News items regarding environmental racism have appeared and been discarded for the past several decades. Now the AP just released a story on the environmental racism in North Carolina.
First the good news, North Carolina appears to have a slightly lower correlation between race and pollution than the rest of the country:
But while her circumstance is not unique nationwide — African-Americans are 79 percent more likely than whites to live in neighborhoods where industrial air pollution is suspected of causing the most health problems — it’s not as common among blacks and other minorities in North Carolina.
According to an Associated Press analysis, African-Americans in North Carolina are 12 percent more likely than whites to live in the 10 percent of the state with the worst industrial air pollution. Hispanics are just as likely as whites to live in those neighborhoods, while Asian residents are 25 percent less likely.
Only eight other states fared better in the comparison between African-Americans and whites, and in seven of those states, whites were more likely to live in those areas. By comparison, black residents are 72 percent more likely to live in the worst areas in South Carolina, 91 percent more likely in Tennessee and more than three times as likely in Virginia.
Now the bad news, North Carolina is the home to 38 neighborhoods that are in the bottom 5% of the nation in pollution:
In North Carolina, 38 census tracts — each the size of a small neighborhood — were among the worst 5 percent of tracts nationwide. The South Park tract had the highest rate of racial disparity in the state.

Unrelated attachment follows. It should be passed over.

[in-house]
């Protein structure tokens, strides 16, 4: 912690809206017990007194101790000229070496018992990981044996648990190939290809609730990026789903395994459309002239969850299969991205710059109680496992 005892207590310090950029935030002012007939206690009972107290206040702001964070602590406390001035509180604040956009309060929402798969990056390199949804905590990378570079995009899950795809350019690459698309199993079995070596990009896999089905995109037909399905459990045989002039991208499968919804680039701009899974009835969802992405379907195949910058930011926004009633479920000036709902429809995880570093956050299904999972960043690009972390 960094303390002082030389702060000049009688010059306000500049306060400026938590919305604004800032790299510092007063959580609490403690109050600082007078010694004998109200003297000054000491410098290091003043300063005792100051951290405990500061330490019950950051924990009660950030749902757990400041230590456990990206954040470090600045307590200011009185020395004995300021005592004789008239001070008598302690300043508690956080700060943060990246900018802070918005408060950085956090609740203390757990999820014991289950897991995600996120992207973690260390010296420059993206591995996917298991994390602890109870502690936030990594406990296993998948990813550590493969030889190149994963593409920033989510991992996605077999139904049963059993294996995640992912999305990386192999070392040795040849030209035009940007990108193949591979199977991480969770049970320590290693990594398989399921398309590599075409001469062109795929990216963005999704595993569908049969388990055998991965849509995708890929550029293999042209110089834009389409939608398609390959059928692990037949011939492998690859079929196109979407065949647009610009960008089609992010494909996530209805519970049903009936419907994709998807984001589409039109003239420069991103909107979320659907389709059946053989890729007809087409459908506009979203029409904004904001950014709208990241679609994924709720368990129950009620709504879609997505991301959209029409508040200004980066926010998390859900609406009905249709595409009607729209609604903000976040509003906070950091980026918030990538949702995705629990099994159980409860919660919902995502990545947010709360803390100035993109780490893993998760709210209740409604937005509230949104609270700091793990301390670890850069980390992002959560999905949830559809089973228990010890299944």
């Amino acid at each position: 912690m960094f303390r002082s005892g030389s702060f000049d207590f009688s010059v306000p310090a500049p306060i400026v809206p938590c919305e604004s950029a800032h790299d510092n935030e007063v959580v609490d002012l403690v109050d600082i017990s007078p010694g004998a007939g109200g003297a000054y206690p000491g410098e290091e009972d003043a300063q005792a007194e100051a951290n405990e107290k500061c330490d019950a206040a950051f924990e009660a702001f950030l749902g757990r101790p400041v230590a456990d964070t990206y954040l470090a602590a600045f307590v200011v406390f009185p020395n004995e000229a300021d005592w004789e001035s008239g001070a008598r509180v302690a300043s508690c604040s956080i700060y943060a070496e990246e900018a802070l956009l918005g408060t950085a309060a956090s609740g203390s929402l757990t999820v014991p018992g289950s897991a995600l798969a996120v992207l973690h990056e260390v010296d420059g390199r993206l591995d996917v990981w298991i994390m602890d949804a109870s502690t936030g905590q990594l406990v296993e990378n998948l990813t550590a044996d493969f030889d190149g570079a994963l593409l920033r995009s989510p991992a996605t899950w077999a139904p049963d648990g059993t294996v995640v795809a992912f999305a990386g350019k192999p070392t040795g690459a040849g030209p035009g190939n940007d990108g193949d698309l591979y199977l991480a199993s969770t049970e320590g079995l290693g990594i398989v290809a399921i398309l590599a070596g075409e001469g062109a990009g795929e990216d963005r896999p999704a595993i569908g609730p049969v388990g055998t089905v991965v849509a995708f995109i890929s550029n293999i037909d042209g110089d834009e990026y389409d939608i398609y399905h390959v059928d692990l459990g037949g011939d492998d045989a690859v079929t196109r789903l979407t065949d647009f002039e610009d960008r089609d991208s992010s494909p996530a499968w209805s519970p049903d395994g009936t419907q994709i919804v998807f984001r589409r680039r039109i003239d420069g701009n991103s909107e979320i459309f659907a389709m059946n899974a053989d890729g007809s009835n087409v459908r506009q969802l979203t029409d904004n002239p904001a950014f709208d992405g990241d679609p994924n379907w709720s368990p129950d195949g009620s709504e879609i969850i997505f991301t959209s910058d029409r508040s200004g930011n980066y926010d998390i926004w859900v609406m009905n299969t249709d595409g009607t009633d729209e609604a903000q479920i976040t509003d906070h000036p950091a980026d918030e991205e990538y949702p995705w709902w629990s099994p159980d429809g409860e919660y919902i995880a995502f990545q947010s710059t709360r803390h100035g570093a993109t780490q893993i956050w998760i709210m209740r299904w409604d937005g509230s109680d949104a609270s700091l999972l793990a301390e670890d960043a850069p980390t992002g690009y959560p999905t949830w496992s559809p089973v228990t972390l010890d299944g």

In Western North Carolina, two Haywood County census tracts — downtown Canton and some areas east of town — were among the 5 percent worst risk in the nation for industrial air pollution, according to the AP’s analysis.
Of course, the article gathers some sparse anecdotal evidence on the health effects of pollution rather than examining the issue and presenting scientific evidence on the matter. After examining the life of a 7-year old that developed asthma after moving to a polluted area, the article concludes with:
Wilmington resident Bill Walsh lives in the Wilmington’s Kings Grant neighborhood, a middle-class subdivision of 20- and 30-year-old homes that’s inside the census tract that registered the highest health risk in North Carolina.
“I don’t see a whole lot of people who are sick,” Walsh said.
But Dr. Debbie Leiner, a Greensboro pediatrician who worked largely with indigent patients for 18 years, said she has seen respiratory problems in her new practice, which includes many whites.
“There’s no question we’re seeing an increase in asthma,” Leiner said. “It is clear to doctors that environmental issues are causing a lot of the problems that we’re seeing now, and I believe it’s going to link to more problems in the future.”
To the current administration this might be inconclusive evidence at best since a doctors statements are contradicted by a layperson that merely lives in the area.